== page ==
burials are children who died of illnesses that today have been conquered by improved sanitation and development of vaccines. From Memorial Day through Veterans Day, flags fly over the graves of those who served the United States in the military from the Civil War to the current wars in the Middle East. In this cemetery you will find a wide spectrum of life experiences: Merl Ryman, who came to Punxsutawney in the 1880s to make his career in the livery business, only to be overtaken by the advent of the automobile. Look up at the sky near William D. Smith’s memorial and imagine you see the mono-planes from Youngstown, Ohio, circling overhead dropping flowers at his interment, as the American Legion Post fired a Military Salute. Smith was Punxsutawney’s first commercial pilot and had served in the military in WWI. Feel the anxiety of Frank Birtsas, an immigrant from Greece who established Hat Cleaning and Shoe Shining Parlor in Punxsutawney, and at age 32 became ill. Upon being admitted to the Adrian Hospital in 1929, he sent a letter to The Punxsutawney Spirit to be opened if he died. He did. In the envelope was a brief autobiography which the Spirit published in lieu of an obituary. Birtsas served in the U.S. Army and was wounded in France. His funeral was held at the Sprankle-Morrison Chapel by the Greek Catholic Priest, and the American Legion provided a military burial in the Legion’s Memorial Plot adjacent to Circle Hill. There are thousands of stories that can be told of those whose final resting place is at Circle Hill Cemetery. The Circle Hill Cemetery Association Board is a working board. Some members work to maintain the grounds. Regular effort is required to keep the grounds and the monuments in good repair. The normal seasonal changes which cause the shifting of the monuments is one of the greatest challenges to the association. Monuments, which have tilted or sunk into the ground, need to be reset on new footers. This careful maintenance effort by the association assures that visitors to the cemetery will seldom notice the shifting and sunken monuments often seen in older, unattended cemeteries. During the summer of 2020, Circle Hill Cemetery Association board members spent many hours outdoors in the sunshine working to replace footers and resetting monuments in the cemetery. Volunteers also cleaned monuments to mitigate the damage done by acid rain. Other members of the Association have spent uncounted hours entering over 100 years of paper cemetery records into a computerized file which enables them to quickly find information about each of the over 9,000 burials. It is through the efforts of the members of the Circle Hill Cemetery Association that visitors seeking information are quickly and efficiently provided with the information they require. Circle Hill Cemetery Association has achieved and continues to provide a welldesigned and maintained resting place amid the forest on the hill which would certainly meet the expectation of the members of the Ladies’ Cemetery Society, although it is not exactly located at Corey’s Roundtop. •••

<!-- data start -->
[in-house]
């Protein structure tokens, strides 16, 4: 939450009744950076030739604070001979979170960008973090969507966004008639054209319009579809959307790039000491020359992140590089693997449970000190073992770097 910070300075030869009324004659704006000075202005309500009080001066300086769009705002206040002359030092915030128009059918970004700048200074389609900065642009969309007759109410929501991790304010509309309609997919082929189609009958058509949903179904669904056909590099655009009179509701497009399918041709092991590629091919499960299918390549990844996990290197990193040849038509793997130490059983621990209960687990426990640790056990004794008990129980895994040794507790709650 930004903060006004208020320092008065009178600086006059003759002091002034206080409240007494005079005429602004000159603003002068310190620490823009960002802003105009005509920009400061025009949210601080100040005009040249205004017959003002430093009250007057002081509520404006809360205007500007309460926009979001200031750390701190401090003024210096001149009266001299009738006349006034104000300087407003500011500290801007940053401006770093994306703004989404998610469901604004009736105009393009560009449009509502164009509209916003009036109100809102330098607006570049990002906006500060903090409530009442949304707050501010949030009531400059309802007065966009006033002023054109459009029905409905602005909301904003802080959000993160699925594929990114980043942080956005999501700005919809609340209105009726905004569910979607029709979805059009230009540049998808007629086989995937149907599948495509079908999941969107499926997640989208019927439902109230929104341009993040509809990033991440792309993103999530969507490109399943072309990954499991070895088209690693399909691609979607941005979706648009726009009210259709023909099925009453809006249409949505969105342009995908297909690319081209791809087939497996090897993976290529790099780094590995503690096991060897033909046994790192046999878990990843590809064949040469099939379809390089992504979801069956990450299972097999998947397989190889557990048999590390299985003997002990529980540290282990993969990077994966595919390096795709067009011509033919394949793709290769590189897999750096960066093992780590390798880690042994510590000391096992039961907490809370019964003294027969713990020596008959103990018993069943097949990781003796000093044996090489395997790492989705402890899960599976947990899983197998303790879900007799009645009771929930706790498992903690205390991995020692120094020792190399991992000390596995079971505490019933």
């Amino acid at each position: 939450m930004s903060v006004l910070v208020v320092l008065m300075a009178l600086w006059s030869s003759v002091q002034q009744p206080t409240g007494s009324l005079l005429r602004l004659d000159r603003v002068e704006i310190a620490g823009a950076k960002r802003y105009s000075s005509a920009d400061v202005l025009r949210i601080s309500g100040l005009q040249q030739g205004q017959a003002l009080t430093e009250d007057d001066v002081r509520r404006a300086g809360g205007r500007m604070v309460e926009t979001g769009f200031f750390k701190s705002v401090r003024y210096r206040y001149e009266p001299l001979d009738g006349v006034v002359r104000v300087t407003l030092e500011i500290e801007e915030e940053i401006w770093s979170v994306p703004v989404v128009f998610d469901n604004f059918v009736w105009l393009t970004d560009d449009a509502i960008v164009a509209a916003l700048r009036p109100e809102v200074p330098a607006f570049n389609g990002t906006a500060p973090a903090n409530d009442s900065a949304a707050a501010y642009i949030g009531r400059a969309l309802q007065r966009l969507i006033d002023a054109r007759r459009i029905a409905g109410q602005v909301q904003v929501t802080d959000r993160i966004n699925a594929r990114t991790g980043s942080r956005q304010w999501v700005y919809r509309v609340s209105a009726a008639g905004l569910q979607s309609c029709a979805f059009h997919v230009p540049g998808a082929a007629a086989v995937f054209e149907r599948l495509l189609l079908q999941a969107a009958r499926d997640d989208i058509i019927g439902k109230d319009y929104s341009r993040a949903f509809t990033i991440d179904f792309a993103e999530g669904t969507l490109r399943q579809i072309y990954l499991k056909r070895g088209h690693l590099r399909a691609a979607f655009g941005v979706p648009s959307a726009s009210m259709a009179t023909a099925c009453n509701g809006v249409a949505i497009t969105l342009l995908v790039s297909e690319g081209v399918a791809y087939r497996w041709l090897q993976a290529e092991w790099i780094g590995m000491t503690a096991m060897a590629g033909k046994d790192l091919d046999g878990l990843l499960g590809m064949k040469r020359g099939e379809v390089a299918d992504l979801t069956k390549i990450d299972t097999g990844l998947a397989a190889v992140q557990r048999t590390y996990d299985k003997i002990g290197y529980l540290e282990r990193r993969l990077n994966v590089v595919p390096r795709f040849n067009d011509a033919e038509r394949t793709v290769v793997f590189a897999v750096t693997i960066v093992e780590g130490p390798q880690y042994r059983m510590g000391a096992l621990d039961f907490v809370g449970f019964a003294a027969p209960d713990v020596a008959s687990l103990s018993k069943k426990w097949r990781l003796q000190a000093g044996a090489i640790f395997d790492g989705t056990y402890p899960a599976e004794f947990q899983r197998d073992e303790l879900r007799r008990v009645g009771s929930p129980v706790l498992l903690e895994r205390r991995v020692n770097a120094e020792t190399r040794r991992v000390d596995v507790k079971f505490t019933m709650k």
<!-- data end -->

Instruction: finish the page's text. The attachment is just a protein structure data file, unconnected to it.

Hometown Community Happenings